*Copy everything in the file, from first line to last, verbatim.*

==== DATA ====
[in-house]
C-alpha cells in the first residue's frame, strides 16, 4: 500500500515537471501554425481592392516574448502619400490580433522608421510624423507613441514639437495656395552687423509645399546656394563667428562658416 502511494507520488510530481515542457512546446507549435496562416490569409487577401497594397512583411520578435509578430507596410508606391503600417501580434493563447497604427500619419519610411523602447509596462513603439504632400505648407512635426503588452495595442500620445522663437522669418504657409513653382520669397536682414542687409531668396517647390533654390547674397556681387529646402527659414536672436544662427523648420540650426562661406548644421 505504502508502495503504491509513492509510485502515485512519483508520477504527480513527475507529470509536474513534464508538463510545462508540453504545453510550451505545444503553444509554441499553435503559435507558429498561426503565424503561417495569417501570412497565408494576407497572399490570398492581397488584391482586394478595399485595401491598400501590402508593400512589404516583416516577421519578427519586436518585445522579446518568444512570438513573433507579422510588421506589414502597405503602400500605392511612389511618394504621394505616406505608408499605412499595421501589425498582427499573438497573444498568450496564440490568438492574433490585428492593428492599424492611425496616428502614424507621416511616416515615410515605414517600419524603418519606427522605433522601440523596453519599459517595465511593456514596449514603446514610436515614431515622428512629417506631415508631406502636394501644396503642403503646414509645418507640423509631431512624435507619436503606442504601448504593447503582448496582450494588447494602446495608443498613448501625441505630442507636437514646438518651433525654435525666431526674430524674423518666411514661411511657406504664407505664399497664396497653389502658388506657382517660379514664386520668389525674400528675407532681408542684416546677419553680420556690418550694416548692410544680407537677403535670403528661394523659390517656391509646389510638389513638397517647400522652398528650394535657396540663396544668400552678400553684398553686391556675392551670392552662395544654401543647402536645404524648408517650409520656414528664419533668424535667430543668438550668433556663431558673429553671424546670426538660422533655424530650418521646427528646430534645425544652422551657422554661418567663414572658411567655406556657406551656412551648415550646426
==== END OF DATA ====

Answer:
[in-house]
C-alpha cells in the first residue's frame, strides 16, 4: 500500500515537471501554425481592392516574448502619400490580433522608421510624423507613441514639437495656395552687423509645399546656394563667428562658416 502511494507520488510530481515542457512546446507549435496562416490569409487577401497594397512583411520578435509578430507596410508606391503600417501580434493563447497604427500619419519610411523602447509596462513603439504632400505648407512635426503588452495595442500620445522663437522669418504657409513653382520669397536682414542687409531668396517647390533654390547674397556681387529646402527659414536672436544662427523648420540650426562661406548644421 505504502508502495503504491509513492509510485502515485512519483508520477504527480513527475507529470509536474513534464508538463510545462508540453504545453510550451505545444503553444509554441499553435503559435507558429498561426503565424503561417495569417501570412497565408494576407497572399490570398492581397488584391482586394478595399485595401491598400501590402508593400512589404516583416516577421519578427519586436518585445522579446518568444512570438513573433507579422510588421506589414502597405503602400500605392511612389511618394504621394505616406505608408499605412499595421501589425498582427499573438497573444498568450496564440490568438492574433490585428492593428492599424492611425496616428502614424507621416511616416515615410515605414517600419524603418519606427522605433522601440523596453519599459517595465511593456514596449514603446514610436515614431515622428512629417506631415508631406502636394501644396503642403503646414509645418507640423509631431512624435507619436503606442504601448504593447503582448496582450494588447494602446495608443498613448501625441505630442507636437514646438518651433525654435525666431526674430524674423518666411514661411511657406504664407505664399497664396497653389502658388506657382517660379514664386520668389525674400528675407532681408542684416546677419553680420556690418550694416548692410544680407537677403535670403528661394523659390517656391509646389510638389513638397517647400522652398528650394535657396540663396544668400552678400553684398553686391556675392551670392552662395544654401543647402536645404524648408517650409520656414528664419533668424535667430543668438550668433556663431558673429553671424546670426538660422533655424530650418521646427528646430534645425544652422551657422554661418567663414572658411567655406556657406551656412551648415550646426